Identifying What's in Play

Trying to predict a takeover is extraordinarily difficult. However, options activity can give an inside read that something is actually in play. Things to look for include:

  • An increase in both stock and option volume, accompanied by an increase in implied volatility.
  • Option volume that exceeds prior open interest, which suggests strong new buying.
  • A shift in skew with front-month options carrying a higher implied volatility than longer-dated options. Typically, longer-dated options carry a higher implied volatility than the near-term options. This is because the longer the time period, the greater the probability of a big price move. But if anticipation of a takeover builds, traders will bid up the price of a front-month option on expectations of a near-term move.

With this in mind, one strategy that might make sense is to short diagonal calendar spreads. This means that we buy a near-term closer-to-the-money call, and sell a longer-term option further out-of-the-money call. If a deal is announced, both options will move toward their intrinsic value based on the takeover price because most of the time premium will disappear. As well, the value of the longer-term option you've sold short will decline relative to the value of the one you're long.

For example; in Abercrombie & Fitch, with shares trading around $52.50 one can:

  • buy the August $55 call for $4.20 a contract
  • bell the January $60 call for $5 a contract

This is an $0.80 credit ($5 - $4.20). Assuming Abercrombie is bought prior to August expiration for any price above $60, the position will be worth $5. That is the spread between the long $55 call and the short Jan. $60 call. Plus, you keep the $0.80 credit you collected, giving a profit of $5.80.

However, this strategy comes with very important caveats to which you absolutely must pay close attention.

This strategy is time-sensitive. If a deal isn't announced or agreed to prior to the expiration of the front month of the option, the short January call position will become exposed to the upside. Therefore, I would suggest structuring the calendar spread in which the long calls have at least two months remaining until expiration, and exiting the position with at least two weeks to go until those calls expire. If the deal fails to materialize before those front month options expire, you will find yourself naked short the longed dated calls you sold, exposing yourself to unlimited losses -- the type of losses that can take you out of the trading game altogether.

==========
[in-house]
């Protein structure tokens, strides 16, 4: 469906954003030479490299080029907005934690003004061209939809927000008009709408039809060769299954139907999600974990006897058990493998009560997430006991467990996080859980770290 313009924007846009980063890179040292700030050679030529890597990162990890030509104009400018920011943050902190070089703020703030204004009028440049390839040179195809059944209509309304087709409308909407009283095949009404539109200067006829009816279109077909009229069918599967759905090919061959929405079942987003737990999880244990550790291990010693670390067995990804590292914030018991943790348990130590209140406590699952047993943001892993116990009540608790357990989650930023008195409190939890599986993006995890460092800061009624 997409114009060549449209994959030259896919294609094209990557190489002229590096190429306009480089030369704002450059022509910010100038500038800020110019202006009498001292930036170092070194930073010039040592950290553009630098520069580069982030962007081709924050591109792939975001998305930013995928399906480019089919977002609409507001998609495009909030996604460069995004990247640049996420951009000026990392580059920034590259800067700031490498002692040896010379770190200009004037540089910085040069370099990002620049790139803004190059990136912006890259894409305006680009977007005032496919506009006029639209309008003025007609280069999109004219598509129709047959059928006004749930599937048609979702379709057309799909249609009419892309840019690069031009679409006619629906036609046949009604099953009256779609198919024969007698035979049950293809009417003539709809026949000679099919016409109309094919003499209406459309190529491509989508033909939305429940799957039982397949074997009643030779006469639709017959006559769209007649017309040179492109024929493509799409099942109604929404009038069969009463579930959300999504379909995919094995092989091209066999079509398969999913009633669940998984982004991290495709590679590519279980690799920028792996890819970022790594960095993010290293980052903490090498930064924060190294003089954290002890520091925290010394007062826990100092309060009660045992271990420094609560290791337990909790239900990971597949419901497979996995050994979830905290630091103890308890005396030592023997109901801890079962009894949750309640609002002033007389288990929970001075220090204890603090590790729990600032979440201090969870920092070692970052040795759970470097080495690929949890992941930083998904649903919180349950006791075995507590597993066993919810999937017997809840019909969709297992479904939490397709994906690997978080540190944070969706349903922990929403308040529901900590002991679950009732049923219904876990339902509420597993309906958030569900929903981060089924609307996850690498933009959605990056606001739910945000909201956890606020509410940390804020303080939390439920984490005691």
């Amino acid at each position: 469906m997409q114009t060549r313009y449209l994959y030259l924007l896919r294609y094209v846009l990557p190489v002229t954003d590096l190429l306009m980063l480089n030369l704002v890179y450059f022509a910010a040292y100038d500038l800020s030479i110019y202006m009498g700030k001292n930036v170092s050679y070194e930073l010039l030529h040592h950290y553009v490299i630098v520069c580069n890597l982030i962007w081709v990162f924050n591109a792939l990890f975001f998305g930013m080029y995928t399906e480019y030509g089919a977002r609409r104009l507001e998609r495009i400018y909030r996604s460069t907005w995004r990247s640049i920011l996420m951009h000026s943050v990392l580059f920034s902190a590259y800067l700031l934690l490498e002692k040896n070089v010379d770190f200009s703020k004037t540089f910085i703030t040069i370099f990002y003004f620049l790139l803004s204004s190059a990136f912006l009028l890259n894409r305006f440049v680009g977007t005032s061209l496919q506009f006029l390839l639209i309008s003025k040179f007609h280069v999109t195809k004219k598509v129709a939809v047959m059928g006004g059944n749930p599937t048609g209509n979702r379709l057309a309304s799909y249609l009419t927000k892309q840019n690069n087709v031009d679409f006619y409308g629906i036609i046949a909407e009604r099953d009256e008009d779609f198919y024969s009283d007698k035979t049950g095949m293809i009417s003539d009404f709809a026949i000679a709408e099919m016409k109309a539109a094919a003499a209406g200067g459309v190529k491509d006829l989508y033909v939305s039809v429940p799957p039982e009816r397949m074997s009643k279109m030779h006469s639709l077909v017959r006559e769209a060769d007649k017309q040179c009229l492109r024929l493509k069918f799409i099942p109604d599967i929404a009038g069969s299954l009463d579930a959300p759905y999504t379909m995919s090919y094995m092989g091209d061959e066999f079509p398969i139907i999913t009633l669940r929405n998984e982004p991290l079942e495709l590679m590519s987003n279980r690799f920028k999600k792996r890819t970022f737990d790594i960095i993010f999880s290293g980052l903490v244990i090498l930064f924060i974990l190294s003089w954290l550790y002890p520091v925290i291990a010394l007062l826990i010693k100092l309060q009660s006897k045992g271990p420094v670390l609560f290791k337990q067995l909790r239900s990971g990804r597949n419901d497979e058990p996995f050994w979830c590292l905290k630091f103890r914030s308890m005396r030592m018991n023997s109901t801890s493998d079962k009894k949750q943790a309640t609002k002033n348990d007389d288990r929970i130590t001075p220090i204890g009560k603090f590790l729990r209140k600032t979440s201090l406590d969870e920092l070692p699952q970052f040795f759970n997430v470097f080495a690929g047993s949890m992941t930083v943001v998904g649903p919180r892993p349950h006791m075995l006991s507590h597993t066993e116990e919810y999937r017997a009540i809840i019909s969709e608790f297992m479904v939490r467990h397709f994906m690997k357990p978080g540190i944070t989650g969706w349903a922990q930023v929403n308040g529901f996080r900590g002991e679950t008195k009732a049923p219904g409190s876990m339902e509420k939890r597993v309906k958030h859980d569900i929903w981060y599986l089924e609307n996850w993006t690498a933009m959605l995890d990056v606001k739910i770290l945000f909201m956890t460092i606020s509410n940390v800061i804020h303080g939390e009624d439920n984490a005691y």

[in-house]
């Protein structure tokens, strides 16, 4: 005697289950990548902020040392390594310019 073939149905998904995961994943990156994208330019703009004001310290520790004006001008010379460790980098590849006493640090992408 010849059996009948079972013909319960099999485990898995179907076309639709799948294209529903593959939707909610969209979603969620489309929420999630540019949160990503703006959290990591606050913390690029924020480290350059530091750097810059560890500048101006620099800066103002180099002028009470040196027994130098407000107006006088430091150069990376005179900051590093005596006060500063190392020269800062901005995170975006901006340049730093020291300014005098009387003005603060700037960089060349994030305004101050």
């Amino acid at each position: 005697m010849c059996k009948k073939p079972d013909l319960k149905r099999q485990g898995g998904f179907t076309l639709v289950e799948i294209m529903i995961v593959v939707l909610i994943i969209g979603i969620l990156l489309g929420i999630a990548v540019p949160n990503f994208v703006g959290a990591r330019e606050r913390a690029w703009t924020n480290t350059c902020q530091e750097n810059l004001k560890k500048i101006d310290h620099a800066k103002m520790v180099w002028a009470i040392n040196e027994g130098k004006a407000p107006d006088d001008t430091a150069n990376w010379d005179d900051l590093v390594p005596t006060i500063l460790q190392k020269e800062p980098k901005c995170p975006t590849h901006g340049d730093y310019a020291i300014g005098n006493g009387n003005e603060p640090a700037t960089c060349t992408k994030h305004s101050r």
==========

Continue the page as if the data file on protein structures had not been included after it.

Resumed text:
Also, be aware that while the above strategy offers very attractive potential returns, they are capped by the width between the strike prices, meaning if a big takeover premium is offered, some money would be left on the table.

< Previous
No positions in stocks mentioned.

The information on this website solely reflects the analysis of or opinion about the performance of securities and financial markets by the writers whose articles appear on the site. The views expressed by the writers are not necessarily the views of Minyanville Media, Inc. or members of its management. Nothing contained on the website is intended to constitute a recommendation or advice addressed to an individual investor or category of investors to purchase, sell or hold any security, or to take any action with respect to the prospective movement of the securities markets or to solicit the purchase or sale of any security. Any investment decisions must be made by the reader either individually or in consultation with his or her investment professional. Minyanville writers and staff may trade or hold positions in securities that are discussed in articles appearing on the website. Writers of articles are required to disclose whether they have a position in any stock or fund discussed in an article, but are not permitted to disclose the size or direction of the position. Nothing on this website is intended to solicit business of any kind for a writer's business or fund. Minyanville management and staff as well as contributing writers will not respond to emails or other communications requesting investment advice.

Copyright 2011 Minyanville Media, Inc. All Rights Reserved.

Featured Videos